What would you suggest to someone who wants a cheap 'utility' bike that
will only ever be ridden in fare weather and on benign terrain? Is this
what 100 bikes are good for?


No. Get a more expensive one cheaper i.e. second hand.

...d

  #6  
Old July 25th 05, 01:36 PM
buzz_ig
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Default Dreadful bikes, awful bikes, triage and maintenance

What sort of benign terrain?

Country lanes

There is very little that 100 bikes are good for. :-)


To a cyclist maybe, but joe or jane public?

  #7  
Old July 25th 05, 01:45 PM
Richard
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Default Dreadful bikes, awful bikes, triage and maintenance

buzz_ig wrote:
What sort of benign terrain?



Country lanes


There is very little that 100 bikes are good for. :-)



To a cyclist maybe, but joe or jane public?


100 (new) bikes will weigh a ton, have uncomfortable rides, gears and
brakes that will quickly go out of adjustment (if they were ever in
adjustment), and generally be a PITA. Joe/Jane Public will not enjoy
the experience beyond the first few miles, and particularly if they have
not cycled much before, will probably be put off the entire experience.

For pootling around country lanes, I would suggest a hybrid with
mudguards. The exact recommendations have been bandied about on here
many times; Google is your friend (although Google Groups is, to be
honest, a work of Stan). Expect to pay about 200-300 for an entry
level new hybrid, which will be heavy (although lighter than the
aforementioned 100s), but provided that there's not too much
hill-climbing or hoisting bike onto car rack, won't be a big issue.

Alternatively, some fine second-hand bikes for 100.

R.
  #8  
Old July 25th 05, 03:47 PM
Simon Brooke
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Default Dreadful bikes, awful bikes, triage and maintenance

in message .com,
buzz_ig ') wrote:

What would you suggest to someone who wants a cheap 'utility' bike that
will only ever be ridden in fare weather and on benign terrain? Is this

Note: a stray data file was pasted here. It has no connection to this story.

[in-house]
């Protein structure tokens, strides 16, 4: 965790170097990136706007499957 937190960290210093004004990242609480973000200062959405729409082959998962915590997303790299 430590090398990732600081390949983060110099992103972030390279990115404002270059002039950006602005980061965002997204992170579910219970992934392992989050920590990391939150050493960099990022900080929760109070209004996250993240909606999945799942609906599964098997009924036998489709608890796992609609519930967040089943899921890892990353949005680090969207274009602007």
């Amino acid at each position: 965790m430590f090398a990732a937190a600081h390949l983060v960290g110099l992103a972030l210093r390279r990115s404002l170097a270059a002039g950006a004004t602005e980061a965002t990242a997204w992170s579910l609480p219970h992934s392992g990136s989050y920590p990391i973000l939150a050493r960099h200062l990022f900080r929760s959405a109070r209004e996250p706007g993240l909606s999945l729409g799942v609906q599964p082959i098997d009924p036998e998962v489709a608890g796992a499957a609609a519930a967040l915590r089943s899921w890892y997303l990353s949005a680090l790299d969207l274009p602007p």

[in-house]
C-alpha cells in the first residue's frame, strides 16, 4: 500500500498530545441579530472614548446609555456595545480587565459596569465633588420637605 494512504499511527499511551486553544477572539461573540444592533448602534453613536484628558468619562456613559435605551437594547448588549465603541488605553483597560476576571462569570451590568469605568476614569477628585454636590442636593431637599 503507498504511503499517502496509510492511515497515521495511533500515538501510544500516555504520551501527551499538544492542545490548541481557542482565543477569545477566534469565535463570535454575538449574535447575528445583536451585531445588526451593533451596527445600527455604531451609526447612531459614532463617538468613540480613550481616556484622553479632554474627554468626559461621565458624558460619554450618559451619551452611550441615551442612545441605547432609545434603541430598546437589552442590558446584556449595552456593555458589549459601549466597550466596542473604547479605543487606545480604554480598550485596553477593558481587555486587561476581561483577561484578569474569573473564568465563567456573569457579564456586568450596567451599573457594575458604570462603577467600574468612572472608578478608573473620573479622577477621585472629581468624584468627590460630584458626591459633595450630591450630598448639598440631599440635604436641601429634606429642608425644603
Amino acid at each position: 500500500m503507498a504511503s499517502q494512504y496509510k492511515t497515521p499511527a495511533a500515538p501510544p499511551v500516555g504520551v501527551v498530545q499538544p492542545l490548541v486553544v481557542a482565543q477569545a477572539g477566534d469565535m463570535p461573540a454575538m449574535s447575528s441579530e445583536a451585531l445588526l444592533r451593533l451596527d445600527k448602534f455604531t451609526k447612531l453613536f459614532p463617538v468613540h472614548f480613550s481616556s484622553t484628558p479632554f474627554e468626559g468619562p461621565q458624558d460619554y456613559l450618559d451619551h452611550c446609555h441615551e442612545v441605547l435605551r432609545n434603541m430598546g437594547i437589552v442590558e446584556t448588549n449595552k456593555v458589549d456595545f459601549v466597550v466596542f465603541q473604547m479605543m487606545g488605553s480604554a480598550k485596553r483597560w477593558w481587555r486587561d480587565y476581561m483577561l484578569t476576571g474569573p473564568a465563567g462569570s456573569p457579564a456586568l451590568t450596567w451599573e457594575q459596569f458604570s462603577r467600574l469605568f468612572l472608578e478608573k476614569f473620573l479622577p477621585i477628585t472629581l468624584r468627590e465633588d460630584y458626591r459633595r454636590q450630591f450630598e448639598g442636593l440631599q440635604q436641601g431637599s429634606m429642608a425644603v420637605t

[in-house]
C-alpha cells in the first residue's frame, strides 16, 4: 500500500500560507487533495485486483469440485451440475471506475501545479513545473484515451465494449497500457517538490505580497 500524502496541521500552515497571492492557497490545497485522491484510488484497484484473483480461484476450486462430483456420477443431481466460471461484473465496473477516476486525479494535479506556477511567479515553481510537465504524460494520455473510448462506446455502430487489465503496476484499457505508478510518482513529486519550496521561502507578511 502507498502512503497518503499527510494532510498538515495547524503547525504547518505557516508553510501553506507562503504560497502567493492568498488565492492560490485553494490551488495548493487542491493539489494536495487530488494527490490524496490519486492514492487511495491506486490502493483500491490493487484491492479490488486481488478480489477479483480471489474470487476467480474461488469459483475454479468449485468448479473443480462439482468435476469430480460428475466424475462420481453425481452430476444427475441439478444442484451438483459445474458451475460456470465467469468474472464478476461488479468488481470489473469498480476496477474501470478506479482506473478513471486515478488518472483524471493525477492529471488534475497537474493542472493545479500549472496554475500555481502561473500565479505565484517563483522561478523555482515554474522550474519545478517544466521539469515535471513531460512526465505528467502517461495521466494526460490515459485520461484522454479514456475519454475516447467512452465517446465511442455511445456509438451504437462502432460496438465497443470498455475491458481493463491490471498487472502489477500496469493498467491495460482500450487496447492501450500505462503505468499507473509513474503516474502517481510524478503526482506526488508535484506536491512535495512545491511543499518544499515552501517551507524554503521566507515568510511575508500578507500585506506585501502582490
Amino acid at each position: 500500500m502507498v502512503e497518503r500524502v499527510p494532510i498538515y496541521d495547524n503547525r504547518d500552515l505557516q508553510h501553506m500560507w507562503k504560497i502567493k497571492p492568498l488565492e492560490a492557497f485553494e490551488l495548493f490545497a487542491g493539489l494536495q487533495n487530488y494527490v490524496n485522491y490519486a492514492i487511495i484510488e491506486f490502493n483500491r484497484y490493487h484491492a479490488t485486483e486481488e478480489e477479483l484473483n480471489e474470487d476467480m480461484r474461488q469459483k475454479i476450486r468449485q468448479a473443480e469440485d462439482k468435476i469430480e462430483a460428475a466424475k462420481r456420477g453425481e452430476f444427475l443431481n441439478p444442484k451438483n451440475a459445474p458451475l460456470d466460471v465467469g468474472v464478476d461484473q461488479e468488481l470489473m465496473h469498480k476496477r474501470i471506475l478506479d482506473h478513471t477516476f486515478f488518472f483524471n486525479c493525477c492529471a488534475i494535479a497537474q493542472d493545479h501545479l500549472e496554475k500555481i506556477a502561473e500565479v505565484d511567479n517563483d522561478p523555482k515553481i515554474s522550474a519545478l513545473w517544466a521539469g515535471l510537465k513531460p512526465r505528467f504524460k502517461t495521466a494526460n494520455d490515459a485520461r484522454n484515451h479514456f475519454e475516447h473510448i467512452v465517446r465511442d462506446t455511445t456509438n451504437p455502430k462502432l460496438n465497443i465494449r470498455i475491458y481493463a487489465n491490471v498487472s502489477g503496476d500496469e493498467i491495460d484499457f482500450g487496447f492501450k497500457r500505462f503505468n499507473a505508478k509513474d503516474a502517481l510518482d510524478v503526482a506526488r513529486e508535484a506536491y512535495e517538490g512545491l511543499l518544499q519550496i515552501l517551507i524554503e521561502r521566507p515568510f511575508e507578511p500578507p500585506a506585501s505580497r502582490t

what £100 bikes are good for?


It's what £200 bikes are good for. Possibly £150 bikes. Sub-£100 bikes
are mostly good only for a one-way journey to the local scrap merchant.

--
(Simon Brooke) http://www.jasmine.org.uk/~simon/

to err is human, to lisp divine
;; attributed to Kim Philby, oddly enough.

  #9  
Old July 25th 05, 03:49 PM
Simon Brooke
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Default Dreadful bikes, awful bikes, triage and maintenance

in message .com,
buzz_ig ') wrote:

What sort of benign terrain?


Country lanes

There is very little that £100 bikes are good for. :-)


To a cyclist maybe, but joe or jane public?


If you inspect the sheds and cellars in your average suburban street, you
will find several dozen sub-£100 bikes which have been bought, ridden
once, put in the shed/cellar, and never taken out again. Why aren't they
taken out? Because they're no fun to ride. A bike which isn't fun is
pointless and a waste of money, because it won't get used.

--
(Simon Brooke) http://www.jasmine.org.uk/~simon/
,/| _.--''^``-...___.._.,;
/, \'. _-' ,--,,,--'''
{ \ `_-'' ' /
`;;' ; ; ;
._..--'' ._,,, _..' .;.'
(,_....----''' (,..--''


  #10  
Old July 25th 05, 04:14 PM
David Martin
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Default Dreadful bikes, awful bikes, triage and maintenance



Simon Brooke wrote:
in message .com,
buzz_ig ') wrote:

What would you suggest to someone who wants a cheap 'utility' bike that
will only ever be ridden in fare weather and on benign terrain? Is this
what 100 bikes are good for?


It's what 200 bikes are good for. Possibly 150 bikes. Sub-100 bikes
are mostly good only for a one-way journey to the local scrap merchant.


Or your local 'chop it up and make something more interesting with an
angle grinder and welder' merchant..

;-)

...d